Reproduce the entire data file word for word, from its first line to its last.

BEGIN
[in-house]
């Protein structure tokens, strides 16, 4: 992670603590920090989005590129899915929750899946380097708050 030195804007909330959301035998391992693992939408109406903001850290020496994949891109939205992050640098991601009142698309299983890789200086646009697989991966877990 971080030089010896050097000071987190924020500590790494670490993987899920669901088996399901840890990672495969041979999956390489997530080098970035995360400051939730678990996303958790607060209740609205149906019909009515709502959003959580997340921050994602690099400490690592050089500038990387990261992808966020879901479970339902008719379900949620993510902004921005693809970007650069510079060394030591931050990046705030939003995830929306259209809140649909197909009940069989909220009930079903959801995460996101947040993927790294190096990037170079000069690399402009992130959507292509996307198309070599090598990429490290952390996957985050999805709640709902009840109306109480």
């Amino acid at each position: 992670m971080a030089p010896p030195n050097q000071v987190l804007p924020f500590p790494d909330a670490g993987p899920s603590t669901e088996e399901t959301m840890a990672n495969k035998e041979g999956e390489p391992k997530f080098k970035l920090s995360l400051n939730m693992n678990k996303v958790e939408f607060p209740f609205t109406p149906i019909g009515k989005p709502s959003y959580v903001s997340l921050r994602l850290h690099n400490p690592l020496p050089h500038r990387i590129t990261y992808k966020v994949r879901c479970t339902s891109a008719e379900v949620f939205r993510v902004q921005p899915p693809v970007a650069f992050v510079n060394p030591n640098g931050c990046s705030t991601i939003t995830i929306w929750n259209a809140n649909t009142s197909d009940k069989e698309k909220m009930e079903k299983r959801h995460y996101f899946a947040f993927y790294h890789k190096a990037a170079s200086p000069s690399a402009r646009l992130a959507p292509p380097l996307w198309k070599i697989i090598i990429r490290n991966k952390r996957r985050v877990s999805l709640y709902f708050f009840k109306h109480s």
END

[in-house]
């Protein structure tokens, strides 16, 4: 992670603590920090989005590129899915929750899946380097708050 030195804007909330959301035998391992693992939408109406903001850290020496994949891109939205992050640098991601009142698309299983890789200086646009697989991966877990 971080030089010896050097000071987190924020500590790494670490993987899920669901088996399901840890990672495969041979999956390489997530080098970035995360400051939730678990996303958790607060209740609205149906019909009515709502959003959580997340921050994602690099400490690592050089500038990387990261992808966020879901479970339902008719379900949620993510902004921005693809970007650069510079060394030591931050990046705030939003995830929306259209809140649909197909009940069989909220009930079903959801995460996101947040993927790294190096990037170079000069690399402009992130959507292509996307198309070599090598990429490290952390996957985050999805709640709902009840109306109480």
């Amino acid at each position: 992670m971080a030089p010896p030195n050097q000071v987190l804007p924020f500590p790494d909330a670490g993987p899920s603590t669901e088996e399901t959301m840890a990672n495969k035998e041979g999956e390489p391992k997530f080098k970035l920090s995360l400051n939730m693992n678990k996303v958790e939408f607060p209740f609205t109406p149906i019909g009515k989005p709502s959003y959580v903001s997340l921050r994602l850290h690099n400490p690592l020496p050089h500038r990387i590129t990261y992808k966020v994949r879901c479970t339902s891109a008719e379900v949620f939205r993510v902004q921005p899915p693809v970007a650069f992050v510079n060394p030591n640098g931050c990046s705030t991601i939003t995830i929306w929750n259209a809140n649909t009142s197909d009940k069989e698309k909220m009930e079903k299983r959801h995460y996101f899946a947040f993927y790294h890789k190096a990037a170079s200086p000069s690399a402009r646009l992130a959507p292509p380097l996307w198309k070599i697989i090598i990429r490290n991966k952390r996957r985050v877990s999805l709640y709902f708050f009840k109306h109480s």